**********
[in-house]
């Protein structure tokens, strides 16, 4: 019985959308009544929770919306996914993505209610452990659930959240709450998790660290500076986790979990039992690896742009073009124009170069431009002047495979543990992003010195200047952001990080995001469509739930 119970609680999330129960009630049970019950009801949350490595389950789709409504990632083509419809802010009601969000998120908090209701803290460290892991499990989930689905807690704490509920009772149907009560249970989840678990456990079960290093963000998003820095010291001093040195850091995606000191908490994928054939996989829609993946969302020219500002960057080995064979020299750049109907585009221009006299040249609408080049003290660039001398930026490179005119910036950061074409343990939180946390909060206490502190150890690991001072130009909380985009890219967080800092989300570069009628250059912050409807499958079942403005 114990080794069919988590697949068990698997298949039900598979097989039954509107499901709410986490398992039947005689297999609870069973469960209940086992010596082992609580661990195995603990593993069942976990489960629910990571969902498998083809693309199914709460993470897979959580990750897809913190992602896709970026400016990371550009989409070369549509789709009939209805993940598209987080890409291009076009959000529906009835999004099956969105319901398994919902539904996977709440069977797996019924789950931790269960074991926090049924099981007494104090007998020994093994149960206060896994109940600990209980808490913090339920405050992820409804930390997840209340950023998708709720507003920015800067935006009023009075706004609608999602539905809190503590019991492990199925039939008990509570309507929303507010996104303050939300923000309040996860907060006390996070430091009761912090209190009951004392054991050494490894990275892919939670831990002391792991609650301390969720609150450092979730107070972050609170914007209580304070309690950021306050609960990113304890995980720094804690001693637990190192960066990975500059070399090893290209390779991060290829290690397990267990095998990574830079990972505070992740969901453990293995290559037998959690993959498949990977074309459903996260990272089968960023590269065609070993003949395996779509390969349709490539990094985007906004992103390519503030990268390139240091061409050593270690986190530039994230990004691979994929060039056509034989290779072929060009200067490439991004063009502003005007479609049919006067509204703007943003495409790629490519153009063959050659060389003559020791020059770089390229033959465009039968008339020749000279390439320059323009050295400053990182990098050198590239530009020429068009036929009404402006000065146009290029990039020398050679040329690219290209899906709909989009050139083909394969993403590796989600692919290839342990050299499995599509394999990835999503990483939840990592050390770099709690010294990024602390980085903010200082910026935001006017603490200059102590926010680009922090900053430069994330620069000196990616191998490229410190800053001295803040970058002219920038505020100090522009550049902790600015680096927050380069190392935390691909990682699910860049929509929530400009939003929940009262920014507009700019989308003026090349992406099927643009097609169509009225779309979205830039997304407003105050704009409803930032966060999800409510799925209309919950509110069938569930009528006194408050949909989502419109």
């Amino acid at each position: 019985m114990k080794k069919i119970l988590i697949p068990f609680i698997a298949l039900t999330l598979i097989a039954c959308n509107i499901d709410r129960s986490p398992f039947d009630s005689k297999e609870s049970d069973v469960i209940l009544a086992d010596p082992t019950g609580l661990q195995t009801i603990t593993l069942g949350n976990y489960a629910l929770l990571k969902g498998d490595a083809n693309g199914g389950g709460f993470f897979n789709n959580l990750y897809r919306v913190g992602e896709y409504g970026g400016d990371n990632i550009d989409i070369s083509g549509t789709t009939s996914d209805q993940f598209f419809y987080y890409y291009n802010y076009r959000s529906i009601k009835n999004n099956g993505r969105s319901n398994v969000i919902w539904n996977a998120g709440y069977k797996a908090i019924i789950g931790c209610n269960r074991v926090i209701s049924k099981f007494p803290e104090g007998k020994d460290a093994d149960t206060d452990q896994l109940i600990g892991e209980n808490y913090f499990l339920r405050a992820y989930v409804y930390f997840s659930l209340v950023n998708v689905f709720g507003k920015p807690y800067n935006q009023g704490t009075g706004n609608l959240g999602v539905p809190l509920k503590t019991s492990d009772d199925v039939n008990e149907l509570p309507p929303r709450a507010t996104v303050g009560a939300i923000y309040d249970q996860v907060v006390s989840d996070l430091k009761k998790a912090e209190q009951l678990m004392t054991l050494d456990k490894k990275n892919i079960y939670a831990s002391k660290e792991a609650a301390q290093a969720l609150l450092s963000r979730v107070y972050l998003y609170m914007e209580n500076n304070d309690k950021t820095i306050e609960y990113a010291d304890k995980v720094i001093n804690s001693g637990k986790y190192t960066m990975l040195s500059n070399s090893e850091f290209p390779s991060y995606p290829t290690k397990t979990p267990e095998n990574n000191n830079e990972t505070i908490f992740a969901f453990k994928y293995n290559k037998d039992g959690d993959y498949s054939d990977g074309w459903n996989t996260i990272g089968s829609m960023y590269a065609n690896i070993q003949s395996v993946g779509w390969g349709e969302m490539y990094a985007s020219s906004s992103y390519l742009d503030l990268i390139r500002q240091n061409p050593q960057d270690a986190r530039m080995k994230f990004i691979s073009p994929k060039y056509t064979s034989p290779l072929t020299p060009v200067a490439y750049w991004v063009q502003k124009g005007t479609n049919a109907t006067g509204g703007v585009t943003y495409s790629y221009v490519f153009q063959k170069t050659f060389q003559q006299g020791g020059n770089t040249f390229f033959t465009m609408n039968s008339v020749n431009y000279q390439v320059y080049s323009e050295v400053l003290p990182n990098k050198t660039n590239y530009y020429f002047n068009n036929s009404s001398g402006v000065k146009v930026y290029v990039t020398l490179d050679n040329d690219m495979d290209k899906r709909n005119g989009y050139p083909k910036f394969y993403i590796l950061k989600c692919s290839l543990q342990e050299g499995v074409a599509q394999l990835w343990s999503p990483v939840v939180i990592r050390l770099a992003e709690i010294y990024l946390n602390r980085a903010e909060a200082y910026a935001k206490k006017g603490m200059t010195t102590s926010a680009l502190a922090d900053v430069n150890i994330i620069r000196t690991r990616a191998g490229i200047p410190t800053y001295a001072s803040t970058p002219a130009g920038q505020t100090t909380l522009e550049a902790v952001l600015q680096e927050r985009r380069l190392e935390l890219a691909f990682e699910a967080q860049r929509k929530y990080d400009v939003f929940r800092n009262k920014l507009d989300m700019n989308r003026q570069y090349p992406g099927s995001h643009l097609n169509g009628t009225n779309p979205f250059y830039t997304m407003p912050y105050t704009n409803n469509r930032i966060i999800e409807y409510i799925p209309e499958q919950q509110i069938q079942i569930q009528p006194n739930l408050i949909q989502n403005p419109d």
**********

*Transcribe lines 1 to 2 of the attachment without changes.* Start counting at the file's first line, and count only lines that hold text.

[in-house]
């Protein structure tokens, strides 16, 4: 019985959308009544929770919306996914993505209610452990659930959240709450998790660290500076986790979990039992690896742009073009124009170069431009002047495979543990992003010195200047952001990080995001469509739930 119970609680999330129960009630049970019950009801949350490595389950789709409504990632083509419809802010009601969000998120908090209701803290460290892991499990989930689905807690704490509920009772149907009560249970989840678990456990079960290093963000998003820095010291001093040195850091995606000191908490994928054939996989829609993946969302020219500002960057080995064979020299750049109907585009221009006299040249609408080049003290660039001398930026490179005119910036950061074409343990939180946390909060206490502190150890690991001072130009909380985009890219967080800092989300570069009628250059912050409807499958079942403005 114990080794069919988590697949068990698997298949039900598979097989039954509107499901709410986490398992039947005689297999609870069973469960209940086992010596082992609580661990195995603990593993069942976990489960629910990571969902498998083809693309199914709460993470897979959580990750897809913190992602896709970026400016990371550009989409070369549509789709009939209805993940598209987080890409291009076009959000529906009835999004099956969105319901398994919902539904996977709440069977797996019924789950931790269960074991926090049924099981007494104090007998020994093994149960206060896994109940600990209980808490913090339920405050992820409804930390997840209340950023998708709720507003920015800067935006009023009075706004609608999602539905809190503590019991492990199925039939008990509570309507929303507010996104303050939300923000309040996860907060006390996070430091009761912090209190009951004392054991050494490894990275892919939670831990002391792991609650301390969720609150450092979730107070972050609170914007209580304070309690950021306050609960990113304890995980720094804690001693637990190192960066990975500059070399090893290209390779991060290829290690397990267990095998990574830079990972505070992740969901453990293995290559037998959690993959498949990977074309459903996260990272089968960023590269065609070993003949395996779509390969349709490539990094985007906004992103390519503030990268390139240091061409050593270690986190530039994230990004691979994929060039056509034989290779072929060009200067490439991004063009502003005007479609049919006067509204703007943003495409790629490519153009063959050659060389003559020791020059770089390229033959465009039968008339020749000279390439320059323009050295400053990182990098050198590239530009020429068009036929009404402006000065146009290029990039020398050679040329690219290209899906709909989009050139083909394969993403590796989600692919290839342990050299499995599509394999990835999503990483939840990592050390770099709690010294990024602390980085903010200082910026935001006017603490200059102590926010680009922090900053430069994330620069000196990616191998490229410190800053001295803040970058002219920038505020100090522009550049902790600015680096927050380069190392935390691909990682699910860049929509929530400009939003929940009262920014507009700019989308003026090349992406099927643009097609169509009225779309979205830039997304407003105050704009409803930032966060999800409510799925209309919950509110069938569930009528006194408050949909989502419109």